New Zealand news July 8, 2010

Brendon McCullum nearly dumped NZ for IPL

Cricinfo staff

New Zealand wicketkeeper Brendon McCullum has said he nearly turned his back on his country to commit to an entire season of the IPL, before he changed his mind while on holiday in Fiji. McCullum made the revelations in his book Inside Twenty20, co-authored by journalist Dylan Cleaver, in which he talks about the impact of the lucrative Twenty20 tournament.

"I felt I had unfinished business from IPL II. The fact that the tournament did not pan out the way I envisaged had not sat well with me. I desperately wanted to turn it around," McCullum wrote. "I must admit I came bloody close to not signing with New Zealand Cricket. I took a plane to Fiji with my wife, Elissa, for a holiday and to think about what cricket meant to me.

"I had started to question how important cricket was to me ... This issue of signing, or not signing, my NZC contract brought it to a head. I needed to give something up to understand it and in the end what I did not want to give up was my full and utter commitment to New Zealand."

McCullum was one of several star picks of the Kolkata Knight Riders and he set the tournament alight in 2008 with a blazing 158 in Bangalore. The team underperformed under Sourav Ganguly in that season, and McCullum was handed the captaincy in 2009 after coach John Buchanan introduced the controversial multiple-captain theory. It was a rather forgettable season in charge for McCullum as the team finished at the bottom of the table and was the butt of jokes through a popular blog written by an unidentified 'Fake IPL blogger', claiming to be an insider in the team. Kolkata won just three out of 14 games and Ganguly took back the captaincy for the 2010 season.

McCullum, who has a New Zealand record of 208 consecutive ODI appearances, said he began to change his mind after people questioned his commitment to New Zealand cricket. "I get a bit disappointed when I read that I don't give a rat's a*** about playing for my country. The only reason the inference disappoints me is that I know the sacrifice I made to play for New Zealand," he wrote.

"In what other industry would you be expected to take options that cost you hundreds of thousands of dollars?"

The criticism wasn't just directed at him. He also writes about the negative press he and four other New Zealand players received after missing the first ten days of the tour of England in 2008 due to IPL commitments. "Doing something new is not always popular, is it?" he wrote.

Comments have now been closed for this article

  • Daniel on July 12, 2010, 8:34 GMT

    Brendon is one of the best cricketers nz has. He has obviously chosen country over cash. Maybe he prefers wearing the silverfern above holding a substantial wod of cash. Commitment to country, un-arguable! Kia Kaha.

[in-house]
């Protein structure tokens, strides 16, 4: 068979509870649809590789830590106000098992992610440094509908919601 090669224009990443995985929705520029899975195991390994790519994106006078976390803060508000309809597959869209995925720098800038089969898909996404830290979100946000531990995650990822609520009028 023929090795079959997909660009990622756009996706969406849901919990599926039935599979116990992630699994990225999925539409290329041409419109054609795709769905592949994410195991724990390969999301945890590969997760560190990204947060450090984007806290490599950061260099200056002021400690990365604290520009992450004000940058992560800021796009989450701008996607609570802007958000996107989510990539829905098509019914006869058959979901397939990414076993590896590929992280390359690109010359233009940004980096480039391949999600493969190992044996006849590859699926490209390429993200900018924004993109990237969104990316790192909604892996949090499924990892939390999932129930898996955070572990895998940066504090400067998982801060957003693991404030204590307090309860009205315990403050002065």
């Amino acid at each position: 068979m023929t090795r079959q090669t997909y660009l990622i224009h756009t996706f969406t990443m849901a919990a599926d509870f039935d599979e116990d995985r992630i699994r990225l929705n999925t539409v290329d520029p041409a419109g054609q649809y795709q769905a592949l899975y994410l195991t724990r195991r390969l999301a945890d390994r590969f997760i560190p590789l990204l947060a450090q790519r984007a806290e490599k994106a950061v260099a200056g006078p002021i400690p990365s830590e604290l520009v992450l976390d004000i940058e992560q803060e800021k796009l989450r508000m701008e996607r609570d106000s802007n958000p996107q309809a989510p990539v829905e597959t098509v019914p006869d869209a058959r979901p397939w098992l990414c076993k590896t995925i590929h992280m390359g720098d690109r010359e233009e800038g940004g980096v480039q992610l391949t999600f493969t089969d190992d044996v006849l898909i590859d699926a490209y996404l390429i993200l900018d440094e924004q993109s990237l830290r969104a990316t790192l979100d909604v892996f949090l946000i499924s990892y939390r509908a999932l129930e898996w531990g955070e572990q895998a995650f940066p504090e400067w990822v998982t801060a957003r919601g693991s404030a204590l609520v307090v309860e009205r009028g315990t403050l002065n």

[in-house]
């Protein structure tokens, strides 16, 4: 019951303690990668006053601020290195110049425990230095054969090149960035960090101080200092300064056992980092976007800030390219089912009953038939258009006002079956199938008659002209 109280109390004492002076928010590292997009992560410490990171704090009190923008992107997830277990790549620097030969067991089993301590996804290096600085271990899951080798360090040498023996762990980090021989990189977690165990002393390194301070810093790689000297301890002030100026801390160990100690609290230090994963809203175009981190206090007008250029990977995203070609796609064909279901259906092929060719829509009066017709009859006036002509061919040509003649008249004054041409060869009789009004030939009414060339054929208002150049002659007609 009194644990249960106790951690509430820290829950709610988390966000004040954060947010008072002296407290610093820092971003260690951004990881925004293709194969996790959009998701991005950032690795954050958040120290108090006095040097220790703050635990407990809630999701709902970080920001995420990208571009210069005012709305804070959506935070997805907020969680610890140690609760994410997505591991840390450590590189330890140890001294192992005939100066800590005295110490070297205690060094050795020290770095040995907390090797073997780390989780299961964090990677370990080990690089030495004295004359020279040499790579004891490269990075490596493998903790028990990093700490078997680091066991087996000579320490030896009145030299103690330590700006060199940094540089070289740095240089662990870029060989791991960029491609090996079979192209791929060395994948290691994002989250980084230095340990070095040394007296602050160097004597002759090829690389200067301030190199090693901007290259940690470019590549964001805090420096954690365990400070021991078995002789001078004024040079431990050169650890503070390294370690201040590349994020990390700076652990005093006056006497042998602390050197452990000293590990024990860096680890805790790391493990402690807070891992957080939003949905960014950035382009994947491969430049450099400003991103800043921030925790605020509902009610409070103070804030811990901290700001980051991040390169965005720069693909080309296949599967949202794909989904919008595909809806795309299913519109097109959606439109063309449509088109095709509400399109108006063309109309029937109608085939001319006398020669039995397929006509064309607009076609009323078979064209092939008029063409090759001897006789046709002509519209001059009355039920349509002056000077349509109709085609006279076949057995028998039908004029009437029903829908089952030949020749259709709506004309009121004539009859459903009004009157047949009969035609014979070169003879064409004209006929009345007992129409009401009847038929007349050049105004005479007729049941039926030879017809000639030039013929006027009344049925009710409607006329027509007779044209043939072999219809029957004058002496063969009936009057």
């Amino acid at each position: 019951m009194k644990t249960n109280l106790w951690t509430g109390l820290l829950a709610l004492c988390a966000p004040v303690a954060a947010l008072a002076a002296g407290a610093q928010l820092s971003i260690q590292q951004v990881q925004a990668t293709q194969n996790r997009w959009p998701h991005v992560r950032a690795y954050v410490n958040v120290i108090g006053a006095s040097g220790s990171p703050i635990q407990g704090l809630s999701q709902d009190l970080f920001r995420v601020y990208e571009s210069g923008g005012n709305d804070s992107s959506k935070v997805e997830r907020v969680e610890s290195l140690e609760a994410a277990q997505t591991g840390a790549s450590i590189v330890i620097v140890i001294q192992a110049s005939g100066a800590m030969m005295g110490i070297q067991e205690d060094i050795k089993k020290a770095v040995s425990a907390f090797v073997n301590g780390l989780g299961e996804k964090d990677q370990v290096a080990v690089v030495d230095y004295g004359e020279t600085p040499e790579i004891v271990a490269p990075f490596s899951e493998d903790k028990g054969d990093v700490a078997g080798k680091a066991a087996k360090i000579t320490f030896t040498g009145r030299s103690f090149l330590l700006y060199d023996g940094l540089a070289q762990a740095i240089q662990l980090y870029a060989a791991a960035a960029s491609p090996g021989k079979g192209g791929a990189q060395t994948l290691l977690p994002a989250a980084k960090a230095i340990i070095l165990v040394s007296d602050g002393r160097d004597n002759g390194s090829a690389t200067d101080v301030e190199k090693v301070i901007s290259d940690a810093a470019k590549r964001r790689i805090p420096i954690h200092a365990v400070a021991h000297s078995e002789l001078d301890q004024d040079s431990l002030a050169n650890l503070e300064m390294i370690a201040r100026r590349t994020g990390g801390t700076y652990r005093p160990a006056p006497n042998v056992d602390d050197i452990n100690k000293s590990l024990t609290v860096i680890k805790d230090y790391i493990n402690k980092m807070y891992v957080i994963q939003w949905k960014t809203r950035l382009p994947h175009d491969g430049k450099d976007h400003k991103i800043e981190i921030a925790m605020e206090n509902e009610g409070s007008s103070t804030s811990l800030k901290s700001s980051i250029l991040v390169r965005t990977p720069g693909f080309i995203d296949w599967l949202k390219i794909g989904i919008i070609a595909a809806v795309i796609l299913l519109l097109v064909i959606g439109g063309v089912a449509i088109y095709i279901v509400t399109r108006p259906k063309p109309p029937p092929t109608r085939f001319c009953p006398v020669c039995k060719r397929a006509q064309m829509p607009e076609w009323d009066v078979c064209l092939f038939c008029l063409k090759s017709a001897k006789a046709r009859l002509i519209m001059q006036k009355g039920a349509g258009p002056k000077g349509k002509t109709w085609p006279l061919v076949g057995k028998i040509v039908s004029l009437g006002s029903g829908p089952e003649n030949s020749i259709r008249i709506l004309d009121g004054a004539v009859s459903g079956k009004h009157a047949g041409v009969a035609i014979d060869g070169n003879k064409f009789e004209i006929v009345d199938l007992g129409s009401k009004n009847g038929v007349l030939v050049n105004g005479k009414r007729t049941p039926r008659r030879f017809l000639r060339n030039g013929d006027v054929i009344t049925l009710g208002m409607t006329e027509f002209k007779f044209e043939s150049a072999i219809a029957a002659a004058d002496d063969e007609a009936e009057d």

• Dummy4 on July 10, 2010, 14:12 GMT

    I am so happy that he decided to keep o playing for New Zealand in the end! But people should not be so money minded.

  • Garry on July 9, 2010, 13:22 GMT

    mehulmatrix I have 2 job overs for you, one pays 10 dollars a hour the other1000 dollars a hour and includes a 10 month holiday.

  • Dummy4 on July 9, 2010, 9:35 GMT

    DUDES all over here criticising Baz Please read the article not just the headline.He Preferred his country to IPL.

  • Beau on July 9, 2010, 7:29 GMT

    To those commenters who are saying that Baz chose money over country - did you read this article? It states that he thought about it, then chose NZ over IPL.

  • Mehul on July 9, 2010, 4:21 GMT

    Another example of a cricketer giving priority to money and personal grudge/goal/issues over the sport & country. They should remember that they are not bigger then the sport, and as pointed by bringbacklee, if need be get more committed players, the game doesnt need people who think they doing a favor. Its because of their national title they got recognition.And hes missing a part of series( for money) and claiming about a change that people don't accept!!...NZ cricket should look into these statements if not communicated to them and appropriate action, and if need be bring in committed guys.

  • Ned on July 9, 2010, 4:02 GMT

    I actually thinks hes being honest, and its not because hes not a loyalist either.

  • Nick on July 9, 2010, 4:00 GMT

    "In what other industry would you be expected to take options that cost you hundreds of thousands of dollars?" - Doesn't make sense to me...

  • Dummy4 on July 9, 2010, 0:53 GMT

    Its not only cricket... whatever may be the sport it is, criticism is the key factor. But, players has to disprove the claim against them by playing better sport. In one way criticism is good, coz it helps to find the best in a player. I support Brendan... He can deliver his best... And will disprove the criticism. All the best Brendan..

  • lucy on July 9, 2010, 0:18 GMT

    Countries really need to get their act together to compete with clubs. There is no real reason that 'playing for your country is the biggest thing in cricket' even if lots of people say so. Besides, he'd already done that - representing his country well for so many years. Whoever makes international schedules really needs to stop living in some strange alternate reality - instead, they should make a window for the IPL and other domestic leagues to fit in. I hope more cricketers in future will have more guts than McCullum and decisively choose club over country.

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